There were two bugs that we found. The first was related to the fact
that the openGL texture ids were being copied to the other machine.
This meant that when the TForm - the object that holds the glID
attempted to render, it assumed that it was a valid number, and since
in fact this texture had never been instanced on this new machine, it
would fail. This was fixed (as well as the problems with TPrimitives)
by adding a fixup on the receiving side to nil out these openGL
reference values. So now the textures are properly visible.
David never actually saw this problem because he was either running
multiple versions of Croquet in the same image - hence a guarantee that
it would use the same OpenGL id, or he ran one machine as a headless
Croquet server - that is, it never actually rendered anything, and the
other rendering, hence the openGL texture id was never even set, so
when it was copied from the server to the rendering machine, the id
value was indeed nil.
The other problem has to do with the fact that the TPointer object, the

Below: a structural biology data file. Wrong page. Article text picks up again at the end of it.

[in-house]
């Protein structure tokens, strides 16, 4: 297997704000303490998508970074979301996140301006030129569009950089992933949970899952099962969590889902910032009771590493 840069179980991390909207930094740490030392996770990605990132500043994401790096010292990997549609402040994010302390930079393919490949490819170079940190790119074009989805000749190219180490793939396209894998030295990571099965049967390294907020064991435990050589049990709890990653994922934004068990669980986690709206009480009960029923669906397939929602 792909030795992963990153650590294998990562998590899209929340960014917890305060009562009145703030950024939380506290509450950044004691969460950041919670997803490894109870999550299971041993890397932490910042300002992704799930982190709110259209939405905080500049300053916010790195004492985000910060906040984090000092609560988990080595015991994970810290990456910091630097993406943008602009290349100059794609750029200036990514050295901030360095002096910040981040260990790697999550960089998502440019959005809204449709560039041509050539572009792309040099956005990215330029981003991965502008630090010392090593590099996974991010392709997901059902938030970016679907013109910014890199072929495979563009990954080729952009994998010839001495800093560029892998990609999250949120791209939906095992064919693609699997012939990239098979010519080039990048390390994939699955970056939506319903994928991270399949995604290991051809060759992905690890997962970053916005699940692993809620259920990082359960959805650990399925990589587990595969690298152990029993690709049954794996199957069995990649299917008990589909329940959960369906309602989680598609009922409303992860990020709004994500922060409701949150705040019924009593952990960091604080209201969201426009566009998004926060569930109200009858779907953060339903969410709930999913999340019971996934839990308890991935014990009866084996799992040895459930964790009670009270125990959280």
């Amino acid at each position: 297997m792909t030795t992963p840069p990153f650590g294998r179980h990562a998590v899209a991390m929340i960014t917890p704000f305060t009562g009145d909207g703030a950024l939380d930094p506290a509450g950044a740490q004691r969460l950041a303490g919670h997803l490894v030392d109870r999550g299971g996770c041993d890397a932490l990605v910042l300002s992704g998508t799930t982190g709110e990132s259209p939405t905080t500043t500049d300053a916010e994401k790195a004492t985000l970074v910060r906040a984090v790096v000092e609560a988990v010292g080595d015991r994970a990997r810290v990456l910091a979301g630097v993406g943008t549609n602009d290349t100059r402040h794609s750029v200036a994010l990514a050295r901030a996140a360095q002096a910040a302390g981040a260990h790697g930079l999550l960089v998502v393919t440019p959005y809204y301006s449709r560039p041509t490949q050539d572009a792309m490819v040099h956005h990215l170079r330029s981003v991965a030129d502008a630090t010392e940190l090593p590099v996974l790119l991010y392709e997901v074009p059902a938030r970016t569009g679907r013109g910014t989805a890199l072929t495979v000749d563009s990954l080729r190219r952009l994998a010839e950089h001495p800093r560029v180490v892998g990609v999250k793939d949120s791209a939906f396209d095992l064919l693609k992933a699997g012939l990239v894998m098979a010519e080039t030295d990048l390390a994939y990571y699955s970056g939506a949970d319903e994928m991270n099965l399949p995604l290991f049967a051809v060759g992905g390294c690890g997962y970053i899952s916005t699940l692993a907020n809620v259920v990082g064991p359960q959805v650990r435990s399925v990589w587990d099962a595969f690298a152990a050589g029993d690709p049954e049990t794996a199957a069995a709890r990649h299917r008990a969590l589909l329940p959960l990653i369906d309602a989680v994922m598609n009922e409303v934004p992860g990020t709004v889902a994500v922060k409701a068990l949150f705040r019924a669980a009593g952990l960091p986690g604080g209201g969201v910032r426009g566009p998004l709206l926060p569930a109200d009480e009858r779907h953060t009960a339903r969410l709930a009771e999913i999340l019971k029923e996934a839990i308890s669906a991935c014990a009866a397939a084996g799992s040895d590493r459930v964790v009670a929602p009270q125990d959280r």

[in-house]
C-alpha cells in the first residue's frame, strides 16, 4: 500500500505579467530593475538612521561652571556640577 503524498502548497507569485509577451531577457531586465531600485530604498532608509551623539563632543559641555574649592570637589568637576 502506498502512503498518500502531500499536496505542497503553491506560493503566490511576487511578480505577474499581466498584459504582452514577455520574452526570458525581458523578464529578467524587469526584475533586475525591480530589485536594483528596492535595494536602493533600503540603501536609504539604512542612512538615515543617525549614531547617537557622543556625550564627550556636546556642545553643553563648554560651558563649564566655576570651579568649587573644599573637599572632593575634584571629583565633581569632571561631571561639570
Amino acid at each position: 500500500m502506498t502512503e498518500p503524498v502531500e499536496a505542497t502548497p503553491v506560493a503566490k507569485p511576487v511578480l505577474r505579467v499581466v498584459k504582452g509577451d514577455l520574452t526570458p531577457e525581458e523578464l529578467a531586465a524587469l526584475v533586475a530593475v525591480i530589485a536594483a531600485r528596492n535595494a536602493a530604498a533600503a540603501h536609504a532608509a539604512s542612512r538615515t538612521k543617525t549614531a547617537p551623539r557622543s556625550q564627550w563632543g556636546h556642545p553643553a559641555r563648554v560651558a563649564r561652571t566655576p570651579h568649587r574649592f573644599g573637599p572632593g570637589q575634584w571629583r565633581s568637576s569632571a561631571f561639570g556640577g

thing we use to determine what we are pointing at - is not actually
replicated. This causes some nasty issues because the TPointer queries
virtually every object at render time to determine if it is selected
or not. What we decided to do here was move all of the TRay tests out
of the rendering loop, which is actually a good thing, and move the
TPointer into the same TeaParty as the TAvatar. This leads to one other
slight complexity and that is that the TOverlaySpaces also need a
TPointer and it really can't be the same one as the replicated version,
hence every overlayed TSpace will also have it's own TPointer. The job
of the TUserCamera will be to arbitrate which of these pointers gets
the events that are sent. It is actually a bit simpler this way, though
it took a bit of thought to figure out what to do. The problem is
understanding how TeaTime and TeaParties really work.
A funny thing I found was that TWindow had a reference to a instance
value called pointerXY (which is the x,y location of the 2D cursor on
the screen), which it grabbed from the TPointer on a #pointerDown. This
was actually never used anywhere inside the TWindow, and it was the
only place that the pointerXY was ever asked for from the TPointer. I
can't imagine what I was trying to do with that value, but it is
interesting how this kind of cruft can find it's way into a system.